All of that aside, the fact that the polls have moved at all in Corbyn’s favour seems an extraordinary achievement. Since his rise to the Labour leadership, Corbyn has faced a level of media hostility unprecedented in recent British political history. Not only has Corbyn himself been ridiculed, week in, month out for everything from his tatty cardigans to his ‘hopelessly unreconstructed’ leftism. The splits in the Labour Party have also been relentlessly feasted upon, while similar cleavages among the Tories have been treated as mere management issues, amenable to a bit of judicious attention from the quarterdeck. In fact, the Tories can’t seem to stop falling over their own feet on the campaign trail, as witness this clip of Defence Secretary Michael Fallon trying to attack Corbyn, yet ending up criticising instead his own Cabinet colleague Foreign Secretary Boris Johnson.

From a New Zealand perspective, the really interesting thing about Corbyn’s recent rise has been all to do with how Corbyn has ignited the Labour comeback. British Labour is winning ground – from UKIP and the Lib Dems – not by timidly taking ‘Tory lite’ positions or by running away from policies associated with Labour’s left wing traditions. Instead, Corbyn has run on a ‘radical responsible’ agenda under the tagline “For the many, not the few.” Some critics had described it as the most radical programme presented by a major UK political party in decades:

Promising renationalisation of some services, measures to curb corporate excess and end healthcare cuts, Britain’s Labour Party made its case… for voters to back its move to the left… Labour wants to fight Prime Minister Theresa May on domestic policies, particularly healthcare, at the June 8 election,… Alongside its manifesto, Labour also detailed how it would pay for spending commitments worth almost 50 billion pounds ($60 billion), through hikes in corporation tax, higher income tax for the top five percent of earners and new levies.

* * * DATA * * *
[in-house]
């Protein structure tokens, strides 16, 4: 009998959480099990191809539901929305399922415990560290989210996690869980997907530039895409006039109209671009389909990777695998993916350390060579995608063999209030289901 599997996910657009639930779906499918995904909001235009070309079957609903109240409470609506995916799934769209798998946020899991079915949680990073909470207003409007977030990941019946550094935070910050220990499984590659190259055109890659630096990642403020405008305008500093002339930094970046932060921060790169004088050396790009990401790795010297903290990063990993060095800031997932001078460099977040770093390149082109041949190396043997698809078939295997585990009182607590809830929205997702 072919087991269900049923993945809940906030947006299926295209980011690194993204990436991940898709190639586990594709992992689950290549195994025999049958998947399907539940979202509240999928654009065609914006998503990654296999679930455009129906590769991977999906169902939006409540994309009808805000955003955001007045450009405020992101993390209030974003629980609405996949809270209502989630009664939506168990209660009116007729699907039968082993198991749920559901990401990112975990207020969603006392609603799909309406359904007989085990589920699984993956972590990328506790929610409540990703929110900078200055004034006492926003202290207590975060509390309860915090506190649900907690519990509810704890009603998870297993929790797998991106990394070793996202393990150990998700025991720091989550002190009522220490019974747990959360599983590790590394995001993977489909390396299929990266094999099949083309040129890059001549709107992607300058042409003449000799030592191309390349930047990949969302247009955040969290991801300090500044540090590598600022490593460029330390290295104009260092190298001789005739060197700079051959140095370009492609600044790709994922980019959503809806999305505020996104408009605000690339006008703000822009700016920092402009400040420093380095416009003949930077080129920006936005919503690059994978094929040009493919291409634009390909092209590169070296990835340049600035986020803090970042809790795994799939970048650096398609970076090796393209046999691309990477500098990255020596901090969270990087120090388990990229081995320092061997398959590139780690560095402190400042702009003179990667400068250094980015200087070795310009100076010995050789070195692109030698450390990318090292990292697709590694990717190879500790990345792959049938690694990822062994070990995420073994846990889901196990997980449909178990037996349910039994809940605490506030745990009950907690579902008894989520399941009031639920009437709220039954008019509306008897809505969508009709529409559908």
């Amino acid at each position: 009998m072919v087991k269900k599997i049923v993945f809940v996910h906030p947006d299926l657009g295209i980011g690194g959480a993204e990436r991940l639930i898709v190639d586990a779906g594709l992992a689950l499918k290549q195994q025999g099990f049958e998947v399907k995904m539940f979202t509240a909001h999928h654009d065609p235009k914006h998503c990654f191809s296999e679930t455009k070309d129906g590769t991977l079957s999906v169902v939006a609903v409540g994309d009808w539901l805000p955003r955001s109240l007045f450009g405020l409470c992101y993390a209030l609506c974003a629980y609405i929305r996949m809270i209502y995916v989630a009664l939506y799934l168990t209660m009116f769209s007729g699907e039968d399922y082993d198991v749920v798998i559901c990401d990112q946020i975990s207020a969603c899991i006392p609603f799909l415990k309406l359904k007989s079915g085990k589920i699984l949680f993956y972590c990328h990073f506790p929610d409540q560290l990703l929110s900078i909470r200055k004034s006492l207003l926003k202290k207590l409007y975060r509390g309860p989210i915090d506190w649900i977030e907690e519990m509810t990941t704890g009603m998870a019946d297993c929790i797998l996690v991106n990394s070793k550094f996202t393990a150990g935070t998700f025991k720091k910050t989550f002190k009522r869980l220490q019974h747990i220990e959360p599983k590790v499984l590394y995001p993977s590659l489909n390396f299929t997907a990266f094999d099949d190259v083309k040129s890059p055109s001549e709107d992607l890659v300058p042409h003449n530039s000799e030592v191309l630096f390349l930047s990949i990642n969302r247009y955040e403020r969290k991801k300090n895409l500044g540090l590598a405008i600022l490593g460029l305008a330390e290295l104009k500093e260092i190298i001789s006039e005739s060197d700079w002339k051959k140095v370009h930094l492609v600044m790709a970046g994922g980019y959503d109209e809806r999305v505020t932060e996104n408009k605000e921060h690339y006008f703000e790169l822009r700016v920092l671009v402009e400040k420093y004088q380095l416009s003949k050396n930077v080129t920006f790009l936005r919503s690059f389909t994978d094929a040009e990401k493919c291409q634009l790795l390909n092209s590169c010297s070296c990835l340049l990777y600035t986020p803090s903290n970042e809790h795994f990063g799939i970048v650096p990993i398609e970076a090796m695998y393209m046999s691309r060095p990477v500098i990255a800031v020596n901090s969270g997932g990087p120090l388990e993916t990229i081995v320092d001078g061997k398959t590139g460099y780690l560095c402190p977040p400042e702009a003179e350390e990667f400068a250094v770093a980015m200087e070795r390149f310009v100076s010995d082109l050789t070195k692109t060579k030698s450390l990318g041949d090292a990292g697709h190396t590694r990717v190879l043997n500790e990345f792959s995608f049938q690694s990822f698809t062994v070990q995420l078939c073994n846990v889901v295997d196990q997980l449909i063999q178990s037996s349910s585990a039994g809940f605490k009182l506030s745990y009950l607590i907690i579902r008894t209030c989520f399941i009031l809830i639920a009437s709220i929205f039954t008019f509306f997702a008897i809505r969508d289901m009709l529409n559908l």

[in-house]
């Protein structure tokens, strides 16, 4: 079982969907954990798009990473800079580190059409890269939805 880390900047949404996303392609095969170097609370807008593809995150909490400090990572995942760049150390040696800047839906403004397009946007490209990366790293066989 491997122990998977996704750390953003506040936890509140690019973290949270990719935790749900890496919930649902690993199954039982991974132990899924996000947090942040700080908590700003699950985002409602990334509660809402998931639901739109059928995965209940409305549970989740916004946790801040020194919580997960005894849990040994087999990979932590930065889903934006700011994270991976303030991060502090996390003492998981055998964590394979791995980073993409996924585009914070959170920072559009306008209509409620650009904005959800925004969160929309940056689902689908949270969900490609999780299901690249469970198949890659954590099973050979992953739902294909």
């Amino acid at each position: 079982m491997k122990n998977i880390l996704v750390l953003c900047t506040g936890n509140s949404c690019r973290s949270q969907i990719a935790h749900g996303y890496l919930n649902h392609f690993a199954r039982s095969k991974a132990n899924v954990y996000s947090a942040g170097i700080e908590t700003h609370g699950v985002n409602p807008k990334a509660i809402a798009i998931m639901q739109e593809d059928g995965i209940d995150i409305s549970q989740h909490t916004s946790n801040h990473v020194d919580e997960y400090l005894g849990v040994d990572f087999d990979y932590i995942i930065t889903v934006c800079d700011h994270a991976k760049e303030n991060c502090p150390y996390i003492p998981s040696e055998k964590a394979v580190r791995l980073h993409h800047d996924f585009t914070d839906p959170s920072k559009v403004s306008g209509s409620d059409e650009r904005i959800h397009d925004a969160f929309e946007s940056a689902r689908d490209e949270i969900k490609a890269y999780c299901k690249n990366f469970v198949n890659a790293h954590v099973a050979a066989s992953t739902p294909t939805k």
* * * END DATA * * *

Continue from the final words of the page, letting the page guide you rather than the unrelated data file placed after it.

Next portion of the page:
Predictably, the media had slammed him for it:

Critics say the manifesto evokes the party’s 1983 offering, described then by a Labour lawmaker as “the longest suicide note in history” for helping the Conservatives win… By moving to the left, Labour has cleared the way for May to put her stamp on the centre ground of British politics.

Such was the conventional wisdom. It has been a wisdom echoed here by NZ Labour and by the Greens, who seem to be preparing for this year’s election in September by planing away almost anything – eg a capital gains tax sufficient to deter housing speculation – that the mythical centre ground might find offensive, or threatening. It has been taken for granted that moving leftwards would be suicidal. Sounding like a nicer, gentler version of the Tories on economic management – and taking ‘strong’ stances on immigration and law’n’order that echo New Zealand First – has been embraced as the only savvy, realistic route to power available to the centre left. Well… at the moment, Jeremy Corbyn is showing Andrew Little that there has always been another way.